How to Use Laravel Folio: Beginner’s Guide

One of the critical parts of managing a website is creating and managing its content. Laravel is one of the best PHP frameworks for building robust and dynamic web applications. But how to simplify the content management? Well, that’s where Laravel Folio comes in.

Laravel Folio introduces a novel approach to routing. It places the Blade templates within designated directories, which helps generate corresponding routes automatically. The Laravel development experts often use Folio to save valuable time and effort. Let’s see how you can use it.

What is Laravel Folio?

Laravel Folio is one of the popular Laravel packages. It simplifies creating routes for your application by leveraging Laravel Blade templates. Instead of manually defining routes in code, you create Blade templates within a specific directory structure. Laravel Folio automatically detects these templates and creates the corresponding routes for you.

Traditionally, defining routes in Laravel involves writing code. Laravel Folio offers a more streamlined approach:

  • You create a dedicated directory for your Blade templates, often named “pages”.
  • Each Blade template within this directory corresponds to a route.
  • The file name itself becomes part of the URL structure.

For example, a file named “contact.blade.php” would be accessible at the “/contact” URL. This intuitive system saves you time and effort when building simpler applications like blogs, portfolios, or documentation websites.

Why Use Laravel Folio?

Using traditional routing with separate routes can add complexity, especially for projects heavily reliant on views. This is where Laravel Folio’s page-based routing simplifies your workflow drastically.

  • Effortless Routing: The first advantage is the intuitive routing system. Forget complex route definitions in routes/web.php. Create a Blade template, and Laravel Folio handles the route mapping automatically.
  • Improved Organization: Laravel Folio promotes a cleaner project structure by tying routes directly to Blade templates. Your code becomes easier to navigate, especially for larger projects with numerous views.
  • Simplified Maintenance: Changes involve modifying the corresponding Blade template, making the workflow more natural for developers familiar with Blade syntax.
  • Flexibility with Custom Directories: While Laravel Folio has a default directory for storing Blade templates, it allows customization. You can define alternative directories to suit your project’s specific needs.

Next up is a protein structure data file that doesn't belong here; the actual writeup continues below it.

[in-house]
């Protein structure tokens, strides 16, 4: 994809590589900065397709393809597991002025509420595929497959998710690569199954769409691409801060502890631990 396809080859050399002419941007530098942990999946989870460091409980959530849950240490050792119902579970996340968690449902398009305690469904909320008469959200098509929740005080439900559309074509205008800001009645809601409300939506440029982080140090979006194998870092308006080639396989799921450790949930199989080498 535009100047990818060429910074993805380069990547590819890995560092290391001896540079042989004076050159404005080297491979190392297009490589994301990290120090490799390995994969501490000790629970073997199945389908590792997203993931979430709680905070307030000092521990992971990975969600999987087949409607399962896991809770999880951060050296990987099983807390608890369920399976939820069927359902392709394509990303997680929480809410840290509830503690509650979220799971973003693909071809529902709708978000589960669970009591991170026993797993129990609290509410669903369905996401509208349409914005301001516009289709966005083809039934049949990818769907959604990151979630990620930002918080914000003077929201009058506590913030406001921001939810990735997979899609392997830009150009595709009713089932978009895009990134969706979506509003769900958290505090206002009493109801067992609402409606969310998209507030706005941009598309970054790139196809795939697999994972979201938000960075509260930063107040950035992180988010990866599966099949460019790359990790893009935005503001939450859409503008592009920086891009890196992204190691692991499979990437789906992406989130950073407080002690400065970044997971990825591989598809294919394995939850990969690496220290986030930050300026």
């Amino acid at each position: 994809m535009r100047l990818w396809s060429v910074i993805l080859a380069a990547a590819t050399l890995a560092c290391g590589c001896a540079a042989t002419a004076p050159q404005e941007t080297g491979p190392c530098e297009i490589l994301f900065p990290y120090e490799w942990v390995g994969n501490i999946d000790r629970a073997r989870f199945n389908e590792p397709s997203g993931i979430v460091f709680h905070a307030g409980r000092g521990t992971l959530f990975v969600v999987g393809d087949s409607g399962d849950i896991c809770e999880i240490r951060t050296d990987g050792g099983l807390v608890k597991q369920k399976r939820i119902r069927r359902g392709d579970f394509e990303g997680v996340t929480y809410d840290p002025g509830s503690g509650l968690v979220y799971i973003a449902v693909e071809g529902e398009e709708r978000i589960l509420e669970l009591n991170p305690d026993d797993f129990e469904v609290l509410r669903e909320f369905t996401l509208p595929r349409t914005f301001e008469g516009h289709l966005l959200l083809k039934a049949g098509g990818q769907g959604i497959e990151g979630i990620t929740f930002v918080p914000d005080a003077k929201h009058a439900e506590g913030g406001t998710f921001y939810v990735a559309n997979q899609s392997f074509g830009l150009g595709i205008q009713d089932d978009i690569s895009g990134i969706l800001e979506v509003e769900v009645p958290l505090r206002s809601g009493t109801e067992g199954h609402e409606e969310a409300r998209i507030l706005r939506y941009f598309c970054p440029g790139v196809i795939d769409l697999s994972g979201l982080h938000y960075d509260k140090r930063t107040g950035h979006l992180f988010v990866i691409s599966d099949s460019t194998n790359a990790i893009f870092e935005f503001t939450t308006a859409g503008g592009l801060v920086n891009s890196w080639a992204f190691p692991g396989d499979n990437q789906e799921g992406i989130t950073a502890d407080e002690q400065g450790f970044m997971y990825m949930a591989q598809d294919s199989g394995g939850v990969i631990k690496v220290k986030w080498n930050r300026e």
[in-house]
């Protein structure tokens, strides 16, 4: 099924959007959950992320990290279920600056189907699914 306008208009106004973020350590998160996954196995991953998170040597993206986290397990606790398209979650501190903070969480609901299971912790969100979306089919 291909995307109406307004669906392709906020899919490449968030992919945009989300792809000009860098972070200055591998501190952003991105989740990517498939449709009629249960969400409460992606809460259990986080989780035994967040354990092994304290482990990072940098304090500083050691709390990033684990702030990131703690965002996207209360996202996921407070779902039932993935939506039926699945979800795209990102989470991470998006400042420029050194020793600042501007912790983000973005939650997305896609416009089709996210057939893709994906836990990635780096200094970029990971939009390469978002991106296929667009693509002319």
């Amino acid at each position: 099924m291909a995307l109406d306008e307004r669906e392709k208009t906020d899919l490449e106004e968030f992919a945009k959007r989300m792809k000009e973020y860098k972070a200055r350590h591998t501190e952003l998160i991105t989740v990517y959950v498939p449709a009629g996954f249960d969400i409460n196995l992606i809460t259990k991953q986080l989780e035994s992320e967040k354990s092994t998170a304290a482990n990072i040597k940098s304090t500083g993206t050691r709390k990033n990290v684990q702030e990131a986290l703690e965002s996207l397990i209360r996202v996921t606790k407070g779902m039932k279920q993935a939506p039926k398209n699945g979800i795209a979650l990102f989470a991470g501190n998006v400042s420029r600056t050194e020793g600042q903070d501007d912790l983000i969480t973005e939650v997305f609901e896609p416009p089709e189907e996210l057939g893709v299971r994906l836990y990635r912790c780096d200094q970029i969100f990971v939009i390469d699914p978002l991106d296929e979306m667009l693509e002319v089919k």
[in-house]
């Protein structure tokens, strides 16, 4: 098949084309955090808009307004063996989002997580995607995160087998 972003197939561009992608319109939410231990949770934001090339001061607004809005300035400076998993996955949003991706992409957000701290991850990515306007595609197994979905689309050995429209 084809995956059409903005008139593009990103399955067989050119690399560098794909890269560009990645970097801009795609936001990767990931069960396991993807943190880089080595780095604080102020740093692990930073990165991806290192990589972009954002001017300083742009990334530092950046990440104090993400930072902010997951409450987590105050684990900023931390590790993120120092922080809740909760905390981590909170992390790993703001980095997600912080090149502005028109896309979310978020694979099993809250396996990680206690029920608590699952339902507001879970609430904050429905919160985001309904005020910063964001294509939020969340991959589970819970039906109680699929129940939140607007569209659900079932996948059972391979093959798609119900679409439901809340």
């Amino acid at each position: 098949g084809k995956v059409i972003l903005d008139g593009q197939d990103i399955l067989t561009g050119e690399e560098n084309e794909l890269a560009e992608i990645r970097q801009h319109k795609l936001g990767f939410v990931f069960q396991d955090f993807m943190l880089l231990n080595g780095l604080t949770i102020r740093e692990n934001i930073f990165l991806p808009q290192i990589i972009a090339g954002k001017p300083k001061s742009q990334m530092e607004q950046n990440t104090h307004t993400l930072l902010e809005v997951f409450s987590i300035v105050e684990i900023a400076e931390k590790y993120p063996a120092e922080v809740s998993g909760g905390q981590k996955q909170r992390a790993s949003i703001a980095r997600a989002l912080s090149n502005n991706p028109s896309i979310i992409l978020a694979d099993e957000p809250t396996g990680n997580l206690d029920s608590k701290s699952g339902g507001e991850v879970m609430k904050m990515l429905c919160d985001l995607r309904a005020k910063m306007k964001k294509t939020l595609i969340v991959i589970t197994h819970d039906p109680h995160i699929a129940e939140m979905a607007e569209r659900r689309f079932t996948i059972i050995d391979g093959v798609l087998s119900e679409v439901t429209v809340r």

Laravel experts use it to build a content-driven application and prioritize streamlined development. But for feature-rich applications with dynamic elements, traditional routing methods might be more suitable.

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How to Install Laravel Folio?

Installing Laravel Folio can enhance your route for projects that rely highly on routing. Here’s a general guide on how to install it in your Laravel application:


  • A local development environment with PHP version 8 or above and Composer installed. You can check your PHP version by running php -v in your terminal. 
  • If you don’t have a Laravel application, create a new Laravel project using Artisan: laravel new your-project-name

Step 1: Install Laravel Folio Package

Open your terminal, navigate to your Laravel project’s root directory, and run the following Composer command to install the Laravel Folio package:

composer require laravel/folio

This command will download the Laravel Folio package and its dependencies into your project.

Step 2: Register the Service Provider

Laravel Folio utilizes a service provider to register itself with your application. To activate it, open the config/app.php file and locate the providers array. Add the following line to the array:


This step will register your application with the Folio service provider.

Step 3: Customizing Directory

By default, Laravel Folio uses the resources/views/pages directory to store your Blade templates pages. If you prefer a different location, you can customize it within your service provider.

Open the app/Providers/FolioServiceProvider.php file (created during installation) and locate the boot method. Update it to include the following code, replacing your/custom/directory with your desired path:

public function boot()

Step 4: Verification

With the installation complete, you can verify whether Laravel Folio works correctly. Create a new Blade template within your default directory: 


For example, create a file named home.blade.php and add some basic HTML content. Now, visit your Laravel application’s homepage in your browser usually: 


If Laravel Folio functions properly, you should see the content from your home.blade.php file displayed.